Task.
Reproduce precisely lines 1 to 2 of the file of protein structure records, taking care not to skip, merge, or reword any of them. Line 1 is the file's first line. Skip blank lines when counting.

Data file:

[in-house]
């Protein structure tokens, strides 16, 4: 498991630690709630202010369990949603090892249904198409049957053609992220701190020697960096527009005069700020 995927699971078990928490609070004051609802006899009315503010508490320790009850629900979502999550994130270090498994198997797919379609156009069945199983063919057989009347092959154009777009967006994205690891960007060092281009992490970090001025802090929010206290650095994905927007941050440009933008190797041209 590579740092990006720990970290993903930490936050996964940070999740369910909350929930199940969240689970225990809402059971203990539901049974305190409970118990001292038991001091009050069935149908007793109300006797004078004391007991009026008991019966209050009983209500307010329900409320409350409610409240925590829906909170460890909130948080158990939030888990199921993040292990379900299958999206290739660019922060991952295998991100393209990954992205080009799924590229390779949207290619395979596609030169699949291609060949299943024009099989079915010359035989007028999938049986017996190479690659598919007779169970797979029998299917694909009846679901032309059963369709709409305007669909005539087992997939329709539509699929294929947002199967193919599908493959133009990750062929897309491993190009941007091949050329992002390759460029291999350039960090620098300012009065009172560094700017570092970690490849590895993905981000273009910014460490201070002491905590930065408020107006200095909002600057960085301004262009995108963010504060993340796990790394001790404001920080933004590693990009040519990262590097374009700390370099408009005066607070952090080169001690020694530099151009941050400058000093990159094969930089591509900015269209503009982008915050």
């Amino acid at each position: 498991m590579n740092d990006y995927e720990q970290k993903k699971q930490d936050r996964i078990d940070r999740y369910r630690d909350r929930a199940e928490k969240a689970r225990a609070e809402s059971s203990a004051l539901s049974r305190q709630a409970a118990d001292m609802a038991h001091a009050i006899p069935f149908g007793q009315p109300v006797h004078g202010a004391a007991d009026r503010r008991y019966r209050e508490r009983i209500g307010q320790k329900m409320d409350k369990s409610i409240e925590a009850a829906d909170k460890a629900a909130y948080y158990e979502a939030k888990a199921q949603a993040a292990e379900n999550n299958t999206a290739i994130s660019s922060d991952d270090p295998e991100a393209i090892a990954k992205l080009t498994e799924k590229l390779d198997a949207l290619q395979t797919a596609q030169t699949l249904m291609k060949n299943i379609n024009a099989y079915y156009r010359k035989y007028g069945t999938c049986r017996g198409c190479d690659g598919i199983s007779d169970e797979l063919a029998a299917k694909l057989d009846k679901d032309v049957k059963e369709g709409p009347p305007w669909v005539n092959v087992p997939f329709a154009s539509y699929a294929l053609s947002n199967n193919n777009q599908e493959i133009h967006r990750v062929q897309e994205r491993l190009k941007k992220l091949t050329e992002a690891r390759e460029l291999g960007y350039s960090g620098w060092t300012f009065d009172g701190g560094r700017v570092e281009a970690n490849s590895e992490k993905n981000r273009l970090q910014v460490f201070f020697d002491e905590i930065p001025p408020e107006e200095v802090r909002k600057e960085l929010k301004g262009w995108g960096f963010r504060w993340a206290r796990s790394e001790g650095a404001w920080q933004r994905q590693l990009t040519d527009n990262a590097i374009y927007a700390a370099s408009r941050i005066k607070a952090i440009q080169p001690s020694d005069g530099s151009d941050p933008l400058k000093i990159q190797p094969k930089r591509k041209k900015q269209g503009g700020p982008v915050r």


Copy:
[in-house]
């Protein structure tokens, strides 16, 4: 498991630690709630202010369990949603090892249904198409049957053609992220701190020697960096527009005069700020 995927699971078990928490609070004051609802006899009315503010508490320790009850629900979502999550994130270090498994198997797919379609156009069945199983063919057989009347092959154009777009967006994205690891960007060092281009992490970090001025802090929010206290650095994905927007941050440009933008190797041209 590579740092990006720990970290993903930490936050996964940070999740369910909350929930199940969240689970225990809402059971203990539901049974305190409970118990001292038991001091009050069935149908007793109300006797004078004391007991009026008991019966209050009983209500307010329900409320409350409610409240925590829906909170460890909130948080158990939030888990199921993040292990379900299958999206290739660019922060991952295998991100393209990954992205080009799924590229390779949207290619395979596609030169699949291609060949299943024009099989079915010359035989007028999938049986017996190479690659598919007779169970797979029998299917694909009846679901032309059963369709709409305007669909005539087992997939329709539509699929294929947002199967193919599908493959133009990750062929897309491993190009941007091949050329992002390759460029291999350039960090620098300012009065009172560094700017570092970690490849590895993905981000273009910014460490201070002491905590930065408020107006200095909002600057960085301004262009995108963010504060993340796990790394001790404001920080933004590693990009040519990262590097374009700390370099408009005066607070952090080169001690020694530099151009941050400058000093990159094969930089591509900015269209503009982008915050």